Naming a post office | Arkansas Blog

Naming a post office

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U.S. Rep. Vic Snyder has proposed legislation to name the post office at 1700 Main Street after Scipio A. Jones, the groundbreaking black lawyer. News release on jump.

VIC SNYDER NEWS RELEASE

Washington, DC – U.S. Representative Vic Snyder filed legislation today that would designate the U.S. Post Office at 1700 Main Street in Little Rock as the Scipio A. Jones Post Office Building.  Jones garnered national attention in the aftermath of the Elaine Massacre with the successful defense of 12 sharecroppers who had been condemned to death. His efforts ultimately resulted in the U.S. Supreme Court finding that mob-dominated trials were a violation of the Due Process Clause of the Fourteenth Amendment to the U.S. Constitution.

 

Scipio A. Jones was born a slave in Dallas County, Arkansas in 1863. He was educated at Philander Smith College and Bethel University (now Shorter College), and admitted to the Arkansas Bar in 1889. Jones was a widely respected citizen in central Arkansas, and on a visit to Little Rock by Treasury Secretary W.G. McAdoo during World War I, Jones personally presented him a check to purchase $50,000 worth of Liberty Bonds to support the Allied cause, and soon thereafter raised another $50,000 for the effort. Jones was later appointed to the Liberty Bond national advisory board by President Woodrow Wilson. Jones also served as the National Attorney General for the Mosaic Templars of America.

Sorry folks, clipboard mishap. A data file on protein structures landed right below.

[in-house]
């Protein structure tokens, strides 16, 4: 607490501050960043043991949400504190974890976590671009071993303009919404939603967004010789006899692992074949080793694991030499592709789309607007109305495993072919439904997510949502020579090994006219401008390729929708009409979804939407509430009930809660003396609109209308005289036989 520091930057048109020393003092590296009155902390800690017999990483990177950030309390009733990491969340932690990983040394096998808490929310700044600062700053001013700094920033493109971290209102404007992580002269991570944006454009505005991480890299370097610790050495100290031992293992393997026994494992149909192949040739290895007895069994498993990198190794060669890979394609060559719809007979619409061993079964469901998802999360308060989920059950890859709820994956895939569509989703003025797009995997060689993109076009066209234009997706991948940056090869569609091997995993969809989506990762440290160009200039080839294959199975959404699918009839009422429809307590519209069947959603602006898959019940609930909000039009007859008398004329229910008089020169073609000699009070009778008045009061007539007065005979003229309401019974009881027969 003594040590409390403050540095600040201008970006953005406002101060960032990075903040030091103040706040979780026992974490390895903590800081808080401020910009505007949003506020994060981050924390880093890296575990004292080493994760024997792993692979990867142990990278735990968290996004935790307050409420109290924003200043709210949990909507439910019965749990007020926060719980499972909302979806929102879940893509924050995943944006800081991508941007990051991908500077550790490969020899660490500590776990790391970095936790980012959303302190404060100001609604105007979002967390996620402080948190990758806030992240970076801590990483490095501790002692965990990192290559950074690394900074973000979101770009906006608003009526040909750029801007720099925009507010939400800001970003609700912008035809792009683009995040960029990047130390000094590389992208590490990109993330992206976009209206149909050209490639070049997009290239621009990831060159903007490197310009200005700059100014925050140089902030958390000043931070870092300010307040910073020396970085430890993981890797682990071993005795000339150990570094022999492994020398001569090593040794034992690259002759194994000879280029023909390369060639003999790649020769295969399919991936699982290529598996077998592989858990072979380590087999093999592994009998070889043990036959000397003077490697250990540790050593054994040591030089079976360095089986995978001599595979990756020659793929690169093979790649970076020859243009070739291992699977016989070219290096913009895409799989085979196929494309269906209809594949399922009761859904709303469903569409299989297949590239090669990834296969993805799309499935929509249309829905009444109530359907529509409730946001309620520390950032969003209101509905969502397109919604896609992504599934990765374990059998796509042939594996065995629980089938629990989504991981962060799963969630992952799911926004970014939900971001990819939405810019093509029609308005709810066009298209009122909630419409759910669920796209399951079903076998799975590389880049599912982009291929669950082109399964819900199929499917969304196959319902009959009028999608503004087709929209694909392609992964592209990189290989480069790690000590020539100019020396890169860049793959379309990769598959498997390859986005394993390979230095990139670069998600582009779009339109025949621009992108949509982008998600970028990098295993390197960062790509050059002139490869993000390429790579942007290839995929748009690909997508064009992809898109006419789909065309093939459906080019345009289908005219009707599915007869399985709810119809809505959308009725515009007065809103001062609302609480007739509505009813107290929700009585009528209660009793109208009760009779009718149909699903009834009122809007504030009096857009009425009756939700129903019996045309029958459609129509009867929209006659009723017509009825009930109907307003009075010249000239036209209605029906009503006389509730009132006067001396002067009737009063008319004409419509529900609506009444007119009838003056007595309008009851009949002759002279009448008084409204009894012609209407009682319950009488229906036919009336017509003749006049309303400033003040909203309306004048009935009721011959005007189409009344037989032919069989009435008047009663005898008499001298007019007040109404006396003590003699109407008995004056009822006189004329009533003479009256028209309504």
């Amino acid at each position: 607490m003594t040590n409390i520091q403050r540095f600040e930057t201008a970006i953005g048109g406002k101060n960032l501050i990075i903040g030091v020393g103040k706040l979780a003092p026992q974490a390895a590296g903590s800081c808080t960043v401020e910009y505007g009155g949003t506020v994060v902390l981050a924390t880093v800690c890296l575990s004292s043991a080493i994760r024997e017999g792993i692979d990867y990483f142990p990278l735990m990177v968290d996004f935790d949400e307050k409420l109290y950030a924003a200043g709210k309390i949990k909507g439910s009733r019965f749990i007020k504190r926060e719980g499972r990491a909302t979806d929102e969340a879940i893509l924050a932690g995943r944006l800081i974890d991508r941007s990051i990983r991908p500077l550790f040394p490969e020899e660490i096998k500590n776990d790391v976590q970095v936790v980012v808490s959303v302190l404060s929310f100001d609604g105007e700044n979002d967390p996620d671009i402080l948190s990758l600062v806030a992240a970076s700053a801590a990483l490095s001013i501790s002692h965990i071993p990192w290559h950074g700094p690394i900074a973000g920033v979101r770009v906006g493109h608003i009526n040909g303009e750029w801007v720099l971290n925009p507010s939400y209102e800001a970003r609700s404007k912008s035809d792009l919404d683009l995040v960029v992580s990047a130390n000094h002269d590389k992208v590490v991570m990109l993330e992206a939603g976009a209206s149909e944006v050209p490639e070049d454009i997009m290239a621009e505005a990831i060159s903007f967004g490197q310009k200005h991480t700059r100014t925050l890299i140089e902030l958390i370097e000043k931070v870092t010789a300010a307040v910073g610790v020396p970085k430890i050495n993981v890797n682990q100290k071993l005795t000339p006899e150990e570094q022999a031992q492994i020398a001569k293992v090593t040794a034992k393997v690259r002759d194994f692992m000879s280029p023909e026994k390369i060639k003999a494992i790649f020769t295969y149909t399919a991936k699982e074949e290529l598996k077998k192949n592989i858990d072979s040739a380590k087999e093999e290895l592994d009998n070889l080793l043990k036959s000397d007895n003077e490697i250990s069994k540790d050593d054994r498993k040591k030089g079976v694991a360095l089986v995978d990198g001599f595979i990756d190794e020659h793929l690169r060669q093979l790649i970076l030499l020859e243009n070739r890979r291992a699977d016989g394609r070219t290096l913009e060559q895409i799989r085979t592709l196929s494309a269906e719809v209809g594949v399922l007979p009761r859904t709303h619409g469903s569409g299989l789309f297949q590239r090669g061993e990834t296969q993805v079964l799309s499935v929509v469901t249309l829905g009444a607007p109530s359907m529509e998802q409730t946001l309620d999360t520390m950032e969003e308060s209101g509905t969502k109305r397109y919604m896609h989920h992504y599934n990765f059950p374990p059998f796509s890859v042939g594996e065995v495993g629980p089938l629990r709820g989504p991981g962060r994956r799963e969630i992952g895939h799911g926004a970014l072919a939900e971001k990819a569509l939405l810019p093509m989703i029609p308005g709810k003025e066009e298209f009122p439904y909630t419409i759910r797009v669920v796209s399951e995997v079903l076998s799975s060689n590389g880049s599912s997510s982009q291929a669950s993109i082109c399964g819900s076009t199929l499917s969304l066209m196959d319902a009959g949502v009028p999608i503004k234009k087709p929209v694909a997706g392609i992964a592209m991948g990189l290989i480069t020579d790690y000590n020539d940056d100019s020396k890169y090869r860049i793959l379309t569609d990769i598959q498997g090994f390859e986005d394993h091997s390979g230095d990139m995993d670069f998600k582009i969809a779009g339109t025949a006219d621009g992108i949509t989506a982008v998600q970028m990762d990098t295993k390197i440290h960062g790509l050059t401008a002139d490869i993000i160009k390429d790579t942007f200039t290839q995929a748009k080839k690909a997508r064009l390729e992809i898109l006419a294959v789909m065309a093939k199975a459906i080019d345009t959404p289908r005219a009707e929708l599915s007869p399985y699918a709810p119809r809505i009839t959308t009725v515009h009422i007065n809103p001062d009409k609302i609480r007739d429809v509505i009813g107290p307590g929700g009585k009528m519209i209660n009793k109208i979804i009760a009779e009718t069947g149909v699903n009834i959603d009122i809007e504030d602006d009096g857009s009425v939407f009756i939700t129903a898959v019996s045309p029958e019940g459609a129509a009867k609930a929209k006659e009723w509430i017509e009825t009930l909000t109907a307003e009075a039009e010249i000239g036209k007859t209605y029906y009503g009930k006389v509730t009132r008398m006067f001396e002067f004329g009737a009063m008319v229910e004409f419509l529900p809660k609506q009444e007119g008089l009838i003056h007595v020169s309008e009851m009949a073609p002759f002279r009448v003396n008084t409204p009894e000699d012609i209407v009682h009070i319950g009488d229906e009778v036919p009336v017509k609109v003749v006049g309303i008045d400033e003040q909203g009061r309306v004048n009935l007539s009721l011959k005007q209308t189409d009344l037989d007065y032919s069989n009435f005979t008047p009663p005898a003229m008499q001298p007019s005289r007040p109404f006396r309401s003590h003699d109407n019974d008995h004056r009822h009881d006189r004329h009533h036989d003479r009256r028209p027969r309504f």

In the aftermath of the Elaine Massacre of 1919, Jones’s legal defense efforts ultimately resulted in the case of Moore v. Dempsey being argued before the United States Supreme Court, which found that mob-dominated trials were a violation of the Due Process Clause of the Fourteenth Amendment to the U.S. Constitution. The Elaine Massacre is considered the deadliest racial confrontation in Arkansas history and resulted in the deaths of five Caucasians and an undetermined number of African Americans--estimated in the hundreds.  Jones garnered national attention with the successful defense of 12 sharecroppers who had been condemned to death, and by securing the release of nearly 100 other Elaine defendants who had been sent to prison.

 

Arkansas House Members Berry, Boozman and Ross will serve as original cosponsors of the bill, as will Parkdale, Arkansas native Rep. Danny K. Davis (D-IL).  Scipio A. Jones died on March 28, 1943, and is buried at Haven of Rest Cemetery in Little Rock.

 


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